6 Min Read
* Switches to traditional model used on existing jets
* Move aims to prevent further delay to Airbus A350
* Reflects uncertainty over regulatory response to 787
By Tim Hepher
PARIS, Feb 15 (Reuters) - Airbus has dropped lithium-ion batteries of the type that forced the grounding of Boeing's 787 Dreamliner and will use traditional nickel-cadmium batteries in its crucially important next passenger jet, the A350.
The European planemaker said on Friday it had taken the decision to adopt the batteries used on existing models in order to prevent delays in the A350's entry to service next year, amid uncertainty over the potential fallout of Boeing's problems.
The move came a week after Reuters reported that Airbus was considering such a move to limit the risks surrounding the development of its own $15 billion airliner.
"We want to mature the lithium-ion technology but we are making this decision today to protect the A350's entry-into-service schedule," an Airbus spokeswoman said.
Both groups insist the new battery technology is safe and Airbus took pains to avoid presenting its decision as a swipe against its U.S. rival as they boast a common stand on safety.
But industry executives, insurance companies and safety officials have said questions are piling up over the "maturity" or predictability of lithium-ion technology, as U.S. and Japanese investigators struggle to find the cause of incidents that led to the Boeing's grounding crisis.
These included a fire on board a parked 787 in Boston and an in-flight problem on another plane in Japan.
The A350 is due to enter service in the second half of 2014 compared with an initial target of 2012 when it was launched as Europe's answer to the lightweight 787 Dreamliner.
The industry's fear is that the failure to identify the "root cause" of the burning battery incidents leaves too much uncertainty over whether regulators will certify planes, when they include the powerful but temperamental power packs.
Those anxieties went up another notch this week when the U.N. aviation agency banned the carriage of lithium-ion batteries as cargo in passenger jets.
Analysts say credibility is also at stake after severe delays on the A380 superjumbo and A400M military airlifter. Boeing's 787 also began service in 2011 almost 4 years late.
"I think there is a real interest to try not to have more creeping delays," Leeham Co analyst Scott Hamilton said.
Airbus will still use lithium-ion batteries for a maiden flight in mid-year and early flight trials but switch to traditional batteries in time for certification and delivery.
Uncertainty over whether Airbus can be sure of certifying the A350 with the new batteries illustrates the scale of the task Boeing faces in persuading regulators to let the 787 fly.
People familiar with the matter say it is ready to implement a fix involving a tough fireproof casing for the battery, but there have been no public signs that regulators would accept this without a deeper understanding of what caused the fire.
Shares in Airbus parent EADS ended flat, while shares in French battery maker Saft fell over 1.4 percent.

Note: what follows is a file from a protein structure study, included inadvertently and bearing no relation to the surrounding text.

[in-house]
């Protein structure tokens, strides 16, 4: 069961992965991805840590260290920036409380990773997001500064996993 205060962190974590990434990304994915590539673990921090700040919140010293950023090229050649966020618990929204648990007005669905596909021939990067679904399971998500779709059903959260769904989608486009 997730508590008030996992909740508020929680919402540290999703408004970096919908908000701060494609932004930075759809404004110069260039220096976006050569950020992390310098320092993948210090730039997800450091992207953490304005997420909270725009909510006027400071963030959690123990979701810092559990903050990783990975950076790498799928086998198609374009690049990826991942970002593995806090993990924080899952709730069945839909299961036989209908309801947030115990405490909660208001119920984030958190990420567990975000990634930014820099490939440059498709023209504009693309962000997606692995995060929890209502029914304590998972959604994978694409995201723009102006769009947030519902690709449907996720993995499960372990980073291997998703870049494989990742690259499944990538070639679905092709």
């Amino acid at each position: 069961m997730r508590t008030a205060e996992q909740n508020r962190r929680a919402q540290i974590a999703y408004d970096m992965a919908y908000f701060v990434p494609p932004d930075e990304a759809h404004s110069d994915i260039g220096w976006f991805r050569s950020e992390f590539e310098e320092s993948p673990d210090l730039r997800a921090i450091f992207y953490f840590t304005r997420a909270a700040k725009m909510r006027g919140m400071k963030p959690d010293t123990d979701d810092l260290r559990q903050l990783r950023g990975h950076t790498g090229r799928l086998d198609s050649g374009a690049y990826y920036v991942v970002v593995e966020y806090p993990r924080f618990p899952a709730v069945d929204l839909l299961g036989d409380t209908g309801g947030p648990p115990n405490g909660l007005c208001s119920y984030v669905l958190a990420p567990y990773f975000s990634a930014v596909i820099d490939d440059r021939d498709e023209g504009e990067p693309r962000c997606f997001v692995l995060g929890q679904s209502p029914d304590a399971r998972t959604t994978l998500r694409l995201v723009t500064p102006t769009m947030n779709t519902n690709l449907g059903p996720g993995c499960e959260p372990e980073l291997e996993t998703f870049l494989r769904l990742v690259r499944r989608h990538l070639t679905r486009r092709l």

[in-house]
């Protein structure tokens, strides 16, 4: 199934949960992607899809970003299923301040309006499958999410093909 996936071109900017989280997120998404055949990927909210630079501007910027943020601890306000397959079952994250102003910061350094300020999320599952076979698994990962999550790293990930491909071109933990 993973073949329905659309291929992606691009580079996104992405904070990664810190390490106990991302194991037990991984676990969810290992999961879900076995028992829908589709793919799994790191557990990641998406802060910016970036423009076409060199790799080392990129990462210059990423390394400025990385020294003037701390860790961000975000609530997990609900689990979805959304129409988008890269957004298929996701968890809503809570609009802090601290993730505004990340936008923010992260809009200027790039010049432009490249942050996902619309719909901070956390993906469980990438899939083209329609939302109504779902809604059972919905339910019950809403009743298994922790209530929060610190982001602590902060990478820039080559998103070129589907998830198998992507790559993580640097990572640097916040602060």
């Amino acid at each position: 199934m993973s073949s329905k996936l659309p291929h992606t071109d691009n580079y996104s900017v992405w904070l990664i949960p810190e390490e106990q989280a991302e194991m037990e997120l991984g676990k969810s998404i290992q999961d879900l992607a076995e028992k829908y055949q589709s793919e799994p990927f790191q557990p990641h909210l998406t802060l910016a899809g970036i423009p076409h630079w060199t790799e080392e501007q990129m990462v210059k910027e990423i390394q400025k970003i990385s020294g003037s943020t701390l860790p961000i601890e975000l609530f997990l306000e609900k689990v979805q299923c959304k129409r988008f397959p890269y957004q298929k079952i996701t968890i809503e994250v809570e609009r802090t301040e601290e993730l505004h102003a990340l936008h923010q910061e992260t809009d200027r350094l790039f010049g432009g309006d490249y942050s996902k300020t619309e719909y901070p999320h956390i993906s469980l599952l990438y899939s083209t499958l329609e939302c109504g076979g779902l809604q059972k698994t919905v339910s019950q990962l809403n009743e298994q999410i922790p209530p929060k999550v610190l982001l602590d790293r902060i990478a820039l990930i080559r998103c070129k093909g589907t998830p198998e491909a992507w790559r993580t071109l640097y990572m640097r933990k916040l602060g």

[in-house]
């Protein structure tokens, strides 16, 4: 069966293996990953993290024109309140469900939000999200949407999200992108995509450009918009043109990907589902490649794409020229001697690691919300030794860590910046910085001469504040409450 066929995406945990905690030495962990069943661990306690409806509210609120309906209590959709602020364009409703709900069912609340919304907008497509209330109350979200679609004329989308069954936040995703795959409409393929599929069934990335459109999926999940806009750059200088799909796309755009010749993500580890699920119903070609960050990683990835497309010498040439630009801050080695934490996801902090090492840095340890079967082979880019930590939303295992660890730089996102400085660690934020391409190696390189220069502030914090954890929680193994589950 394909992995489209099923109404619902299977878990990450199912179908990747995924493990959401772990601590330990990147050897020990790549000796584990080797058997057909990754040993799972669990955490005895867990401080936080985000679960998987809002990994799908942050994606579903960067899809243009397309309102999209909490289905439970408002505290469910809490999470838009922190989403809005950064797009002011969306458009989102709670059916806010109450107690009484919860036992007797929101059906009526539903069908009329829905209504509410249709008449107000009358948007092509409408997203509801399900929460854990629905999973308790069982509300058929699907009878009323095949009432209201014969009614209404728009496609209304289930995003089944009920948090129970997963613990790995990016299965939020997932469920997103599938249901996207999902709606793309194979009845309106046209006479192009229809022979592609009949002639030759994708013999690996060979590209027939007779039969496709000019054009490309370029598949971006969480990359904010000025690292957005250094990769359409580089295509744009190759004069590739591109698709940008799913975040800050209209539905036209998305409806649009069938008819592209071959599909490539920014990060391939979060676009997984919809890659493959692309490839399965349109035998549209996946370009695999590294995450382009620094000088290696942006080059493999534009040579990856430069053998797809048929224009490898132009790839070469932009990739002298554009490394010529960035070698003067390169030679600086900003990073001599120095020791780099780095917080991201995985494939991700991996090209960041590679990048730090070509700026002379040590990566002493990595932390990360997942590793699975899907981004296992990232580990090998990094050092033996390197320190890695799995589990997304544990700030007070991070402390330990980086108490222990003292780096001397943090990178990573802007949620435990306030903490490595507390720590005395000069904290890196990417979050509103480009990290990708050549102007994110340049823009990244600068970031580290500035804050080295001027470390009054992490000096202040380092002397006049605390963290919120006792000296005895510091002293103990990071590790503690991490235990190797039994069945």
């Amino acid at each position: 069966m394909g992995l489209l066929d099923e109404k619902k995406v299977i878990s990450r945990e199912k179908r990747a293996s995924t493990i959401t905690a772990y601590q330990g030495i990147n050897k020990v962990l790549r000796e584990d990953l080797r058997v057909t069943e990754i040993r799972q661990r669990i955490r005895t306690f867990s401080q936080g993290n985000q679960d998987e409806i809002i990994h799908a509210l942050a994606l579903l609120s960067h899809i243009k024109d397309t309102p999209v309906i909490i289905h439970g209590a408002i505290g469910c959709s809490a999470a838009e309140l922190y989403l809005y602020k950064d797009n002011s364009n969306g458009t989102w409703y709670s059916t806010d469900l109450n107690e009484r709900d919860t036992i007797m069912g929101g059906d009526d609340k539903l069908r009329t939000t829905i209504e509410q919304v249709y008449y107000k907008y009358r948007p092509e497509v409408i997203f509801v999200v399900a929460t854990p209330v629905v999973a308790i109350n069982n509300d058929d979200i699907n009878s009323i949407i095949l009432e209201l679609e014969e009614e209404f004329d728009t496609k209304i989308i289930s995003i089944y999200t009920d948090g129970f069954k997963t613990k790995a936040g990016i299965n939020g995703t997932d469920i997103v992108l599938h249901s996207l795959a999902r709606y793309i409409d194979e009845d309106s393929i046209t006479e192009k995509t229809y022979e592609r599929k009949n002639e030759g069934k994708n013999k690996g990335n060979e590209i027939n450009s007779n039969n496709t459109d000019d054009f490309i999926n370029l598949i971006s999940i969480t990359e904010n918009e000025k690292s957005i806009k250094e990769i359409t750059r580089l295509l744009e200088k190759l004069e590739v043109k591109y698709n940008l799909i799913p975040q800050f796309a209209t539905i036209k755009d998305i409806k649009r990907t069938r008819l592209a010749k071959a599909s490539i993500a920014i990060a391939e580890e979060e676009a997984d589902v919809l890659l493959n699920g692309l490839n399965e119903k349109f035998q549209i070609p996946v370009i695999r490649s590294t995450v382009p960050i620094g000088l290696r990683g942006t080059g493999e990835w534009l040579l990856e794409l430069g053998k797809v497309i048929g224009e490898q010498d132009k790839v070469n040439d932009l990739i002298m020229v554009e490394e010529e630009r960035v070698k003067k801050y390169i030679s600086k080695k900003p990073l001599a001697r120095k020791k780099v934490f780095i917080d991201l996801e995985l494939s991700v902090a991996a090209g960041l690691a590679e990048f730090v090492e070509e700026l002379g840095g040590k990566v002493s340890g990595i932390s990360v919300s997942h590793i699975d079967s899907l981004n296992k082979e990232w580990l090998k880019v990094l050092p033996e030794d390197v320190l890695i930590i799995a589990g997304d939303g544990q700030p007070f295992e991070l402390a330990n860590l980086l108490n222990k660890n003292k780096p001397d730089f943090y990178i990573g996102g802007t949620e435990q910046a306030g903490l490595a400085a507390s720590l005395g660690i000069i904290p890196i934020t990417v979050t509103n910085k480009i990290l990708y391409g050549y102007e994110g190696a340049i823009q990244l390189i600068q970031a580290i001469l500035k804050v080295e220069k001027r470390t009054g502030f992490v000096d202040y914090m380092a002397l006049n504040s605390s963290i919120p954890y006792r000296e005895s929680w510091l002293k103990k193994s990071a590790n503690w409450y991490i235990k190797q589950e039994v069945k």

Saft developed the lithium-ion battery for the A350 but is also expected to supply the fallback solution as Airbus's main supplier. A spokeswoman said Saft supported Airbus's decision.
Lithium-ion batteries have been in consumer products such as phones and laptops for years but are relatively new to industrial applications such as back-up batteries for electrical systems in jets or energy storage on wind farms.
Their main advantage is that they are lighter and more powerful but they are sensitive to mishandling and can ignite.
Last March, Airbus itself warned that the risks associated with lithium-ion required "the attention of the entire industry," according to a presentation reported by Reuters.
But in a second presentation coinciding with the opening of an A350 assembly plant in October 2012, Airbus said lithium-ion was a "less hazardous material compared to previous batteries".
Cutting out weight and allowing airlines to burn less fuel has been the single-minded goal of aircraft designers for decades, but rarely more so than with the carbon-fibre A350 and 787 as competition for orders reaches fever pitch.
Switching to heavier nickel-cadmium will mean adding 80 kilogrammes of weight to the A350, which would normally have engineers fretting, but concerns over delays took precedence.
Surprisingly, industry sources say the nickel battery may be the same size or even smaller than the lithium one, once the latter's unique electrical protections are stripped out. The actual nickel-cadmium cells are larger than lithium-ion ones.
Boeing's options are seen as more limited because its 787 needs more power to support a greater array of electrical systems - originally one of its futuristic selling points.
Its rival's decision leaves it as the only large commercial jetmaker relying on lithium-ion for main batteries. However, Boeing said it remained upbeat about its well-tested design.
"Boeing is confident in the safety and reliability of lithium-ion batteries," a spokesman said by email. "There's nothing we've learned in the investigations that would lead us to a different decision regarding lithium-ion batteries."